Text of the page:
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Filmmaker: Why I made 'Blackfish'

By Gabriela Cowperthwaite, Special to CNN
updated 11:29 AM EDT, Mon October 28, 2013
STORY HIGHLIGHTS
  • Gabriela Cowperthwaite is the director of "Blackfish"
  • Her film explores the controversy about keeping orcas in captivity
  • Cowperthwaite says she sought to answer questions about Dawn Brancheau's death
  • Watch an encore of "Blackfish" on CNN, Saturday, Nov. 2 at 9 p.m. ET

Gabriela Cowperthwaite is a documentary filmmaker who has directed, produced, and written a variety of real life stories, including "Blackfish."

(CNN) -- I remember fragments of the story of SeaWorld trainer Dawn Brancheau's killing in 2010 -- something about a ponytail, something about her slipping and falling, something about how this almost never ever happens because in these parks, the animals are happy and the trainers are safe.

But something wasn't right. I remember asking someone why an orca -- a highly intelligent animal -- would attack its trainer or essentially "bite the hand that feeds it."

We sometimes hear of dogs mauling other people, but in these cases we don't seem to hear about them attacking their masters. So why would America's lovable Shamu turn against us? How could our entire collective childhood memories of this delightful water park be so morbidly wrong?

I came in with these questions. I set out to understand this incident, not as an animal activist -- because I'm not one -- but as a mother who had just taken her kids to SeaWorld, and of course as a documentary filmmaker who unfortunately can't let sleeping dogs lie.

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Killer whales, or orcas, were first put on public display in the 1960s. The best known killer whale shows in the United States are at SeaWorld Parks, which are synonymous with their "Shamu" killer whale shows, seen here. Killer whales, or orcas, were first put on public display in the 1960s. The best known killer whale shows in the United States are at SeaWorld Parks, which are synonymous with their "Shamu" killer whale shows, seen here.
Killer whales in captivity
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SeaWorld answers questions about 'Blackfish'

I brought Manny Oteyza aboard as the film's producer, and he soon became my right arm. I spoke to Tim Zimmermann who wrote a phenomenal article for Outside magazine about killer whales and asked him to come aboard as an associate producer. I wrote a treatment. We were then funded by investors who had never made a film before. Together we set out to tell this story of an incident at SeaWorld.

I knew immediately that I wanted SeaWorld to have a voice in the film. We e-mailed back and forth for about six months. I gave them every chance to talk, but they eventually declined. At that point, however, I had already began peeling back the onion. And my journey of shock and discovery was well underway.

I have made television documentaries for 15 years, but "Blackfish" is my second feature documentary and my first one to have found theatrical distribution. I can't say this was an easy film to make. There were nightmares, too many autopsy reports, sobbing interviewees and unhappy animals.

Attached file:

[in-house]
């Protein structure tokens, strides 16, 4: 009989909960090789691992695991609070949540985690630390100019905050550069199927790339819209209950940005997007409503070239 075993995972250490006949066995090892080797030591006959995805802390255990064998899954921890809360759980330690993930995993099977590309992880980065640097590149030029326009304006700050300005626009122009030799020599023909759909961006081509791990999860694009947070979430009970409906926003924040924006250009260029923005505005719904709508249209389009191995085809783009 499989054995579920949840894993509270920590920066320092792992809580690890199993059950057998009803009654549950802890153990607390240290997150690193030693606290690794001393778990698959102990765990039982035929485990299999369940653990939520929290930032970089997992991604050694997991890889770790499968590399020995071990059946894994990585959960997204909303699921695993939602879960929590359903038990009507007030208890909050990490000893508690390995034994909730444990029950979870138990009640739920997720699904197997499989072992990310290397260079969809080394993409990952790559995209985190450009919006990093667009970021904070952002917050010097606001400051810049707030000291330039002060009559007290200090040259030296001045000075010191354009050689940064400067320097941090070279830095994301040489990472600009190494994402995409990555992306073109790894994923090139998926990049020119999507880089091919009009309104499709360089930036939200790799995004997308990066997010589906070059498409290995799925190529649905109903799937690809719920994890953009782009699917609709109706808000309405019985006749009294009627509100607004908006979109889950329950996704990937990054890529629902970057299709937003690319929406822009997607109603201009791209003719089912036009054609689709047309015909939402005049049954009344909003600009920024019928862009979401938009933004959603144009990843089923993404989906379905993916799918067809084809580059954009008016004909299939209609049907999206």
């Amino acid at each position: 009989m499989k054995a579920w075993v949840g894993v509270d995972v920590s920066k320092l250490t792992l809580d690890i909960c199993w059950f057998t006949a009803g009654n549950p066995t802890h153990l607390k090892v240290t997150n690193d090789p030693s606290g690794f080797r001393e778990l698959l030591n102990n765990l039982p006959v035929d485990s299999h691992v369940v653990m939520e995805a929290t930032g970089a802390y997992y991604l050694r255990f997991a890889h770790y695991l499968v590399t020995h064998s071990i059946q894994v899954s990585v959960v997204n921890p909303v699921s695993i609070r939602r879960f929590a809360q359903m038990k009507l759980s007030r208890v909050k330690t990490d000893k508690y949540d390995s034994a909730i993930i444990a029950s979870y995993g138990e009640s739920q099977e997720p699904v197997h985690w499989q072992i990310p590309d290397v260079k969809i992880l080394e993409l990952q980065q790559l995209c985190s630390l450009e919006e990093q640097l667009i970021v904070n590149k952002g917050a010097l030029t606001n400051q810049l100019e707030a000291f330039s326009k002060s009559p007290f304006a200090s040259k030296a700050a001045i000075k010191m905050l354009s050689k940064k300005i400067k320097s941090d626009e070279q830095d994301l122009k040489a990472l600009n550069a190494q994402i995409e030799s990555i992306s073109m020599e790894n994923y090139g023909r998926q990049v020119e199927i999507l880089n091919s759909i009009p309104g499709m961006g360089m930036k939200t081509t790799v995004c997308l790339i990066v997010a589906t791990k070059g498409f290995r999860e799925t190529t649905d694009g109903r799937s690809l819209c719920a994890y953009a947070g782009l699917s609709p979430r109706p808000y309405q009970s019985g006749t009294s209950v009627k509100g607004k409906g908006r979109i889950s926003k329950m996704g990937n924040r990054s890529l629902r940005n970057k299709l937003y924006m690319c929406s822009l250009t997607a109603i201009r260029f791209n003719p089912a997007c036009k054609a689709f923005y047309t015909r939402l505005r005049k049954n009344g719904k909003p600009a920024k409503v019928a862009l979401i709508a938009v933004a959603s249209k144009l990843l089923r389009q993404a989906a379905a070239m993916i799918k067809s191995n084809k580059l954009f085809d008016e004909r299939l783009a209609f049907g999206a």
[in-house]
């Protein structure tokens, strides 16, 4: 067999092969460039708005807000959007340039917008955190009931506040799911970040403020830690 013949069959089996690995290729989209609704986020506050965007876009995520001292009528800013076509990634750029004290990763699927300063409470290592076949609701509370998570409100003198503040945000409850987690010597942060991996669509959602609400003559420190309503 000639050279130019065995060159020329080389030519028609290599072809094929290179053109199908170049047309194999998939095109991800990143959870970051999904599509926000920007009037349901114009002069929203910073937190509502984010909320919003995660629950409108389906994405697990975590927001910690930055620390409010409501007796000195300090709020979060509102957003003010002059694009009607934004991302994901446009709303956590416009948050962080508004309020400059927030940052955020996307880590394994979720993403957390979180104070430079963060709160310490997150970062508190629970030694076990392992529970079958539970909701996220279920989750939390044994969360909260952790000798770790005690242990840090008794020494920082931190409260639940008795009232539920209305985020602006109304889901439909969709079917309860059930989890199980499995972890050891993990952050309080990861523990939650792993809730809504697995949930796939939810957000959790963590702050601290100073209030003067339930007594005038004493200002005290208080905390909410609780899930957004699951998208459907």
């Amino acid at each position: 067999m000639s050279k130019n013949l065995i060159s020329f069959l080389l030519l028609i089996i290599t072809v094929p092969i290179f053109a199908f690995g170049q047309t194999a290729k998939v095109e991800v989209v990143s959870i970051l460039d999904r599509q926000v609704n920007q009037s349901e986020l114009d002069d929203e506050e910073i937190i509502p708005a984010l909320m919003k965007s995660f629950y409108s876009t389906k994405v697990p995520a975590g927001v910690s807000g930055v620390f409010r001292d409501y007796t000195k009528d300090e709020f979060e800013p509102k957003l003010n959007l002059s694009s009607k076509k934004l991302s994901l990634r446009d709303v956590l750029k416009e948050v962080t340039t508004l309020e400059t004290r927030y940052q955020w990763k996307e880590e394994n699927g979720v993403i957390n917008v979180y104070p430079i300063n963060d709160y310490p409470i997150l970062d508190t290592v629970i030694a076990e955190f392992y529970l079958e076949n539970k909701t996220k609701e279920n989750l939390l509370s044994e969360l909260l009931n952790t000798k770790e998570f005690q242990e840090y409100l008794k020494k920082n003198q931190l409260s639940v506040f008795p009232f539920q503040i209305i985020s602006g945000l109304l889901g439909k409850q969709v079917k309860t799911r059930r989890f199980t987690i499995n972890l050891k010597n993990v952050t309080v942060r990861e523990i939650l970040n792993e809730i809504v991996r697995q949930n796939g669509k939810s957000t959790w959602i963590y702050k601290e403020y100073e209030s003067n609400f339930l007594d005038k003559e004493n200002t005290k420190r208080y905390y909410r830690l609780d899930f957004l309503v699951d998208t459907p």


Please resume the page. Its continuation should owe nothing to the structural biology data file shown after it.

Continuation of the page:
And I was scared. SeaWorld is a $2 billion a year entity, and they'll do anything to protect their greatest asset: Shamu. But as I moved forward I knew that in telling this story in an honest and fact-driven way, I was telling the truth. It sounds cliché but it's really that simple. At some point you're simply compelled, in spite of yourself, to tell a story that needs to be told no matter how scared you are of an entity that could squash you.

Opinion: 'Blackfish' ignores SeaWorld's benefits to conservation, research

Two years after I wrote the treatment in 2010 we finished "Blackfish." I can say that my crew and I are all profoundly changed by the experience. I know that killer whales are not suitable for captivity. I am dedicated to spreading the word. The early deaths, the grieving, the boredom, the daily fighting and the attacks -- what we learned over two years is impossible to shake. Once you see it, you can't unsee it.

My hope is that we take the "Blackfish" momentum and use it to help evolve us out of animals for entertainment. These silly marine park tricks are of no social, educational or conservational value. We advocate, instead, for captive killer whales to be retired into sea sanctuaries where they can live out the rest of their lives in a dignified, sustainable manner.

Share your reaction to the film

We can't throw them back into the ocean because they don't know how to hunt, their teeth are broken from years of stress and biting on metal gates, and they're hopped up on antibiotics and might die in the open ocean. However, in a sea sanctuary, where a large ocean cove is cordoned off with a net, we could monitor their health, even feed them if need be. It is the best alternative.

People always wonder whether I believe SeaWorld should be closed down. I always say no. They have tremendous financial resources and could play a key role in creating sea sanctuaries which could be a profit-making endeavor. I believe people would flock to a site where a killer whale is being a killer whale for the first time -- something infinitely more satisfying than seeing a killer whale dance the Macarena.

I hope you like the film. I don't know if it will change the way you feel about animals in entertainment parks. I didn't intend for it to do so. I just wanted to tell the real story. And I trust that once audiences are armed with the truth, they will make the best decisions by themselves and their families.

The opinions expressed in this commentary are solely those of Gabriela Cowperthwaite.

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